In their own words: Why DC Regulators Rejected Exelon the 1st time
"[The merger] would result in a more complex regulatory structure that would negatively impact the Commission’s ability to regulate Pepco."
"At a time of change in the energy field, Pepco’s ability to adapt will be constrained by an increased management bureaucracy."
"Pepco will become a second tier company in a much larger corporation whose primary interest is not in distribution, but in generation."
"We are also concerned about the inherent conflict of interest that might inhibit our local distribution company from moving forward to embrace a cleaner and greener environment."
"This decision is one of the most significant decisions that the Commission will ever make. "
On August 25, 2015, the DC Public Service Commission unanimously rejected Exelon.
Read the Public Service Commission's summary ruling here.
Exelon : Worse than Pepco
Don't love Pepco? You're not alone. Pepco has its (many) problems. But after looking into Exelon's history, its agenda, and its business, we can clearly say that Exelon would be worse than Pepco for the people of Washington DC. We call upon the DC Public Service Commission to protect the public interest: Reject the Exelon takeover (again) and then let's all get to work building a better energy future for DC.
What's wrong with Exelon coming to DC? A lot. Most important, Exelon has a fundamental conflict of interest: Exelon's business model clashes with the interests of the people of DC.
What's wrong with the new settlement deal? First, it's still a shockingly bad deal for DC. The risks and costs outweigh any fleeting benefits. Second, it happened in secret, and it's a really shady deal.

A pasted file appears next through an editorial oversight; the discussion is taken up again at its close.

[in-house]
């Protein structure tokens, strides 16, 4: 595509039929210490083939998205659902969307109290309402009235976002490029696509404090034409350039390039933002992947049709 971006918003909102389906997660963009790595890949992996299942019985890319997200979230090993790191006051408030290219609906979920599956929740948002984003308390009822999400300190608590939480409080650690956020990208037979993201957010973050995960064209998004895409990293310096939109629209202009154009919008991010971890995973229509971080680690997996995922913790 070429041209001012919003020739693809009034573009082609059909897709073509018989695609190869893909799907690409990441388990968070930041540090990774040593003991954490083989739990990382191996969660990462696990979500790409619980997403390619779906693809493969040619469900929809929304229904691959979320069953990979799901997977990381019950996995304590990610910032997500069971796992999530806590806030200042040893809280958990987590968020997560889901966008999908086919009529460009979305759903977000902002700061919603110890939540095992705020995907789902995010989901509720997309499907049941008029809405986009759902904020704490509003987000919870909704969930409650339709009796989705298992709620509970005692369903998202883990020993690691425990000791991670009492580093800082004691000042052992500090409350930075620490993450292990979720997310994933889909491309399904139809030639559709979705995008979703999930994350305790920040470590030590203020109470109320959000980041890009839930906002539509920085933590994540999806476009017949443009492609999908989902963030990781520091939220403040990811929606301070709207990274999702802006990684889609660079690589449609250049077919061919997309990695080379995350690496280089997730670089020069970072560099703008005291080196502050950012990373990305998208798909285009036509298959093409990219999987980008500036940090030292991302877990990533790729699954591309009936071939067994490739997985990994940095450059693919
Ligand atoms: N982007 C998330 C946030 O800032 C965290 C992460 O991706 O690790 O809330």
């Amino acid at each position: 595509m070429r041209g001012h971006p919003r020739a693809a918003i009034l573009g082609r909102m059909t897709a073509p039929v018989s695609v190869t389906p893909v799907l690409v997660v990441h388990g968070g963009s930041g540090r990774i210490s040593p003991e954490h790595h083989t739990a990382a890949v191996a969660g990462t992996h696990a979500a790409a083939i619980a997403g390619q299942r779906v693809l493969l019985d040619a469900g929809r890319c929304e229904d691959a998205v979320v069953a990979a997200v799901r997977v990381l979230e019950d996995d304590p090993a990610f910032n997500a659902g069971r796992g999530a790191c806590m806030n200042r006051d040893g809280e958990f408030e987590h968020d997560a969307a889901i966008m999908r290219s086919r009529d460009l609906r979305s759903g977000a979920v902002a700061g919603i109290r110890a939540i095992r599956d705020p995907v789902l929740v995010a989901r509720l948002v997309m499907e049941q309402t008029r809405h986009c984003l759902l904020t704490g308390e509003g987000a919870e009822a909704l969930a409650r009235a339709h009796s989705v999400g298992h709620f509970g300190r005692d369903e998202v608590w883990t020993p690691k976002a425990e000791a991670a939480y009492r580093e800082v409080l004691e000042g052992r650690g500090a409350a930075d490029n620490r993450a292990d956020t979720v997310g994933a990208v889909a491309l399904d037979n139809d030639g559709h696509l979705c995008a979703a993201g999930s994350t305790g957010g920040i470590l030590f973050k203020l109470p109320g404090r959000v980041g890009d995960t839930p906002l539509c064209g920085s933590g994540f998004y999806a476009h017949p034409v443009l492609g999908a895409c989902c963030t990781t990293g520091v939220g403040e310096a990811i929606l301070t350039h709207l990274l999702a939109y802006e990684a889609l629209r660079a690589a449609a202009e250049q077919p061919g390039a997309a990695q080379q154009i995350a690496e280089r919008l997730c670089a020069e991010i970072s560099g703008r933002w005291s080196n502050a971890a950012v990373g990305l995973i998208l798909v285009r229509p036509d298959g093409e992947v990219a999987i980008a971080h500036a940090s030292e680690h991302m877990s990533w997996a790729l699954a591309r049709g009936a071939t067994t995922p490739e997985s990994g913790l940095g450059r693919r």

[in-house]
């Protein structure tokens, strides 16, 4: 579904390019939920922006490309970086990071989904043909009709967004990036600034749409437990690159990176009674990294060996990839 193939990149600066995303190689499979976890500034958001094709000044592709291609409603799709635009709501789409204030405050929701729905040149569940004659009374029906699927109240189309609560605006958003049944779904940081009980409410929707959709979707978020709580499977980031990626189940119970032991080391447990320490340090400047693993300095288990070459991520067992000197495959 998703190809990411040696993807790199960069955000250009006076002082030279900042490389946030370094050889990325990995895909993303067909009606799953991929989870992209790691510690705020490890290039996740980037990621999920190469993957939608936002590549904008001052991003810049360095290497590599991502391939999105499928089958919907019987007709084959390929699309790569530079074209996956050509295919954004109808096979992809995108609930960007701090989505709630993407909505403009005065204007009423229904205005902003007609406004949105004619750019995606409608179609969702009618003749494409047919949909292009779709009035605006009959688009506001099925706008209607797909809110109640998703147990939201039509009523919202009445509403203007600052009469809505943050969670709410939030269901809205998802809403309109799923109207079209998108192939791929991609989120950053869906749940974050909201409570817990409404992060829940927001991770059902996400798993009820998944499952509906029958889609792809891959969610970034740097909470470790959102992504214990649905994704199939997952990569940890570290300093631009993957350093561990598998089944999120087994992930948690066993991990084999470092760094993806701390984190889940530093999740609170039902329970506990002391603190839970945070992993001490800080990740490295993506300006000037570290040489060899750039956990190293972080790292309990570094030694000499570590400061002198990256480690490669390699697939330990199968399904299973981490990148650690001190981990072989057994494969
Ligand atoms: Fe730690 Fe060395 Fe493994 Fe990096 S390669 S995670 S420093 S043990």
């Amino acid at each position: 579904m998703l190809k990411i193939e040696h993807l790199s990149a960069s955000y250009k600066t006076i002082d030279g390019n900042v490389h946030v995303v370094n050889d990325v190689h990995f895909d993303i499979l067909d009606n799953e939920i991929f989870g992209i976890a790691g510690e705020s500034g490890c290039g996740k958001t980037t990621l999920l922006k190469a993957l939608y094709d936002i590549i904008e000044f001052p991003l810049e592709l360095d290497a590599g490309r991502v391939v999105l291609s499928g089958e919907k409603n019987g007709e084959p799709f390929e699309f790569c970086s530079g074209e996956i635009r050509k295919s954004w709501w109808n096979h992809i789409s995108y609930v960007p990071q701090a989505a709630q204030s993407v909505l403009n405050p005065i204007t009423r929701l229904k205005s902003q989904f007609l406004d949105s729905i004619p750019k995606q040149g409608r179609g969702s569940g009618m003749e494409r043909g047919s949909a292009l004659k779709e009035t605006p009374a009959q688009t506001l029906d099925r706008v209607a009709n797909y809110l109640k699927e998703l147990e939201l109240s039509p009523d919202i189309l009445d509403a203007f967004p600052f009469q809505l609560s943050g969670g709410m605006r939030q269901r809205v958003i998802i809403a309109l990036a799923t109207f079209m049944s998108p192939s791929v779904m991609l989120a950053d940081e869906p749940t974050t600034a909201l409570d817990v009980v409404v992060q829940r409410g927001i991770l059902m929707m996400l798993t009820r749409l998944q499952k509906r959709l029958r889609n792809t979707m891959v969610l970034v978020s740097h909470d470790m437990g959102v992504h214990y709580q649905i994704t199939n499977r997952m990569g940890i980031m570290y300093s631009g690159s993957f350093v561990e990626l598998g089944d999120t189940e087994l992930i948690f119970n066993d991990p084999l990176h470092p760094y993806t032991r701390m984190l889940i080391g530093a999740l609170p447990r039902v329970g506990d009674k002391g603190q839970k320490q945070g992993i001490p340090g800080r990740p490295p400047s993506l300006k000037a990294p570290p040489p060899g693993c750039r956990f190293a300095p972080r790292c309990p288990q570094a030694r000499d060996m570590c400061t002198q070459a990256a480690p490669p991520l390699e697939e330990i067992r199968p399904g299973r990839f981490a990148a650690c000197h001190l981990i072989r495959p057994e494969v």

Why did Pepco give Mayor Bowser's office $25 million?
Did Boswer ask Pepco and Exelon to give to her political action committee?
There remain many unanswered questions about the Mayor's about-face in agreeing to a settlement with Exelon and launching a marketing campaign around the 'new deal'. Learn more about #soccergate and #FreshPAC.
ANC Explains Why Exelon Is A Bad Deal
Advisory Neighborhood Commissions from around the District have voted to oppose Exelon's bad deal. Here's one example from ANC 3B.
In April 2014, the giant nuclear electricity company Exelon announced plans to buy Pepco, the electricity utility that serves Maryland and DC. Coming on the heels of a 2012 takeover of Constellation Energy and its subsidiary Baltimore Gas and Electric, the deal would make Exelon the dominant utility in our region. With its recent takeovers of utilities in Chicago and Philadelphia, Exelon would become the biggest power distributor in the United States, should the deal go through. For that to happen, the Public Service Commissions in the District and Maryland must approve it, finding that the deal serves the “public interest.” In August, regulators unanimously rejected the deal. But it didn't end there. Exelon and Pepco mounted a massive lobbying effort, and in September the Mayor announced that she had reached a 'new deal' with the executives. The PSC has reopened the review and must again decide if the merger is in the public interest. The public process will end this time on Dec 18, 2015, and the PSC will announce its decision sometime after that.